From Northland, New Zealand

We paused from our long list of boat projects this past week to steal away in the van for a couple days and try it out for living. We headed almost due west for 2 hours to the Tasman Seacoast of Northland. One thing NZ isn't short on is tourist information and there's a tourist bureau right next to our marina since we are right in the Town Basin, in the heart of Whangarei. We have "heaps" of info and nearly everything looks so interesting. Like a broken record, we all keep talking amongst ourselves that there just isn't going to be enough time to see & do all we want to. We have to either not leave or come back to it.

We went straight to the seacoast to walk on a coastal trail that was said to be really beautiful and it was. The Tasman is known to have plenty of wind and you could see it by the lean of the trees. The beach was covered in Ram's Horns and we picked up a bunch of them just for fun. They are the swim bladder capsules for a small squid that lives in the Pacific. These squid dive to depths of 1000 meters and these little gas chambers help them retain their buoyancy. When they die, the chamber floats away once they decay and lands on the beaches here and elsewhere. In all our years of beachcombing, we've only found 2 but they're known to be here in great numbers so we went out to find them. I took a picture of a design I made with some of them.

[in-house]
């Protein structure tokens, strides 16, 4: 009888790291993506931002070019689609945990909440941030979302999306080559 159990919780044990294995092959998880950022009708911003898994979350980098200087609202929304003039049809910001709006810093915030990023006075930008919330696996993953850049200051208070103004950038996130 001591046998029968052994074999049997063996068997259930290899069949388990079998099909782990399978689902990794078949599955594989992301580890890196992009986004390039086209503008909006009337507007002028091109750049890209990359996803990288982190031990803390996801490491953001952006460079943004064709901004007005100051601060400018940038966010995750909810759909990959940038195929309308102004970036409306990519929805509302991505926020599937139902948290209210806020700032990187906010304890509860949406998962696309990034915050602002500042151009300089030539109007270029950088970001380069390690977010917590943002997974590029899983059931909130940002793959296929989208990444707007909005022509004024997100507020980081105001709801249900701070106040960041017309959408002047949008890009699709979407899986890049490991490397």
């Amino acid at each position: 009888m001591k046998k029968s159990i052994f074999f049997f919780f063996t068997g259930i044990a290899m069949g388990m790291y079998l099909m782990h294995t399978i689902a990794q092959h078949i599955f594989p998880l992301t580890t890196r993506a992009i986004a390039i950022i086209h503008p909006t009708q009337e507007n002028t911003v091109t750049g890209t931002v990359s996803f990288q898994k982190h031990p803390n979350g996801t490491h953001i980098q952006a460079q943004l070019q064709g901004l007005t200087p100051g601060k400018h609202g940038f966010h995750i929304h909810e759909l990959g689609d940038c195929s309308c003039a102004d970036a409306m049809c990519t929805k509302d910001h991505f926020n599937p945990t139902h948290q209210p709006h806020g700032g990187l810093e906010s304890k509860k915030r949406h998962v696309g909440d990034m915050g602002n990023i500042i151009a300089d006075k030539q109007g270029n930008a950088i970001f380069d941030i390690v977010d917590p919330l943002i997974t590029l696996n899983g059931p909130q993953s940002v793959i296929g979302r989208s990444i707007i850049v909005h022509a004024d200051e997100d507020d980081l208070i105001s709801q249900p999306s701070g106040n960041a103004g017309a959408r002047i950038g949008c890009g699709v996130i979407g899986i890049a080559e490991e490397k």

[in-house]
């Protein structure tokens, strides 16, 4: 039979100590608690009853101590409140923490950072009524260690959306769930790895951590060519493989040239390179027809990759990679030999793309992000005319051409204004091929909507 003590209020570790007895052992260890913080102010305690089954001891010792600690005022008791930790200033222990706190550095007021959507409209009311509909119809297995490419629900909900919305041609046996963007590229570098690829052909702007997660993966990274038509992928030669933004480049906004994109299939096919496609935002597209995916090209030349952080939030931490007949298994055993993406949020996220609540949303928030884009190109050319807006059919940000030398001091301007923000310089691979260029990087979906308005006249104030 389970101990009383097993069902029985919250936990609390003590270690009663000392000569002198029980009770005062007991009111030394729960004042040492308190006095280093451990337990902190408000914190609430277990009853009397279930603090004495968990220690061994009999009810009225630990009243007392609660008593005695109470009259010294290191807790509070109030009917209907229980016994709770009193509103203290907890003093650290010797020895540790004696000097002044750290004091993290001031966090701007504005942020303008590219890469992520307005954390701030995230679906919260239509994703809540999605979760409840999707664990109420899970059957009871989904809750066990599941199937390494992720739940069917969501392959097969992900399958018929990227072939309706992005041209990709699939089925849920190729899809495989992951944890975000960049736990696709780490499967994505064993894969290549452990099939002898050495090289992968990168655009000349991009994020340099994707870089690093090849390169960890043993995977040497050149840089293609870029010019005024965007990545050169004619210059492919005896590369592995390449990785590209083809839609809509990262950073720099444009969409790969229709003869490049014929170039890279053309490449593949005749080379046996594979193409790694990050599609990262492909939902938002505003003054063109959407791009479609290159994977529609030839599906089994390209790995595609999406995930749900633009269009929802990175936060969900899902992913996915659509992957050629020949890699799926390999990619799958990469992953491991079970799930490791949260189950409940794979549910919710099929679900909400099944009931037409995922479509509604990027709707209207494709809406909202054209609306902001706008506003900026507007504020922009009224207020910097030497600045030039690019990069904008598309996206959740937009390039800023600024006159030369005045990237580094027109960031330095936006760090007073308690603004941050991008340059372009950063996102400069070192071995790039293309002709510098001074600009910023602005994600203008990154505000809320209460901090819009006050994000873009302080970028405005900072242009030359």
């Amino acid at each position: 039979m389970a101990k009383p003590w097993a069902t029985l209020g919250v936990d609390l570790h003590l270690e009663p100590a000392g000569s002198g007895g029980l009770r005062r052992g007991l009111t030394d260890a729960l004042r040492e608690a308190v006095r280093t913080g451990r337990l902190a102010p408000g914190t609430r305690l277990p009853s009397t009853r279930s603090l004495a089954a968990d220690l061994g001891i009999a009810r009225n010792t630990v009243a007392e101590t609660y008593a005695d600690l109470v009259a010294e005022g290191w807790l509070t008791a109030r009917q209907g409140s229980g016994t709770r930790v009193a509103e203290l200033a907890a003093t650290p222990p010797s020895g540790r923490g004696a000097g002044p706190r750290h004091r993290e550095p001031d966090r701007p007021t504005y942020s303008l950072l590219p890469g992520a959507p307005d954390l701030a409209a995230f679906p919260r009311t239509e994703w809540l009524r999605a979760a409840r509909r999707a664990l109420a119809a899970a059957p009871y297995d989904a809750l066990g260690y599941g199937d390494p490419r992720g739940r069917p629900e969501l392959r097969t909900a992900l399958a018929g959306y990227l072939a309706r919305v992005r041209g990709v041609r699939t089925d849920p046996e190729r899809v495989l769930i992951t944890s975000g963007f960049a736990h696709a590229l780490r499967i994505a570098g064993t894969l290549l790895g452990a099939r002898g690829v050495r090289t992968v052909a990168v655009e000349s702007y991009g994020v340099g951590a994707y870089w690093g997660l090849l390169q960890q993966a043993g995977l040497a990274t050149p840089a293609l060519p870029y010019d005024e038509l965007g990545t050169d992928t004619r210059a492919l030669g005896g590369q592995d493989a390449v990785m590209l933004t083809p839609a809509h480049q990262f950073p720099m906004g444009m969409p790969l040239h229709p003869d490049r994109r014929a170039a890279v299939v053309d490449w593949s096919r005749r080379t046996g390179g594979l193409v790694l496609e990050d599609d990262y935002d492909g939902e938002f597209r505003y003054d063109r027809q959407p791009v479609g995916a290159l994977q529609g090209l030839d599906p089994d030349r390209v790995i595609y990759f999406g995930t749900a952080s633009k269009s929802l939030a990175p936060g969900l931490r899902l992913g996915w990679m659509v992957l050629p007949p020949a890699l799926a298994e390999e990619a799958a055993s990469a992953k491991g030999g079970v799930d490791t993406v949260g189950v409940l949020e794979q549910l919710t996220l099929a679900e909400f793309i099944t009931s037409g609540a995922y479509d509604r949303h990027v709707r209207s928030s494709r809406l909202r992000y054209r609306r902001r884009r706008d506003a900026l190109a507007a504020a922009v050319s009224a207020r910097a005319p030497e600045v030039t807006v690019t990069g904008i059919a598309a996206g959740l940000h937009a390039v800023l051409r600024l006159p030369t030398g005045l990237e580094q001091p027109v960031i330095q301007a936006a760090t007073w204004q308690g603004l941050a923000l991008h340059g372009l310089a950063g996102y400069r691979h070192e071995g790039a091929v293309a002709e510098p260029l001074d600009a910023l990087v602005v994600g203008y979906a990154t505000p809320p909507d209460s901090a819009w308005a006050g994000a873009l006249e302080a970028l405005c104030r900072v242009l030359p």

Then we went to Waipoua Forest where the most ancient Kauri trees in NZ are preserved. Tane Mahuta (means lord of the forest in Maori) is NZ's largest living kauri. We saw this and several others on pretty trails through the forest. All of the big trees have boardwalks surrounding them since footsteps can damage their roots. It always feels so moving to see something so old and huge and know that so much has transpired in the time it's been standing; so much more than we will ever be able to experience in our comparatively short lifespans.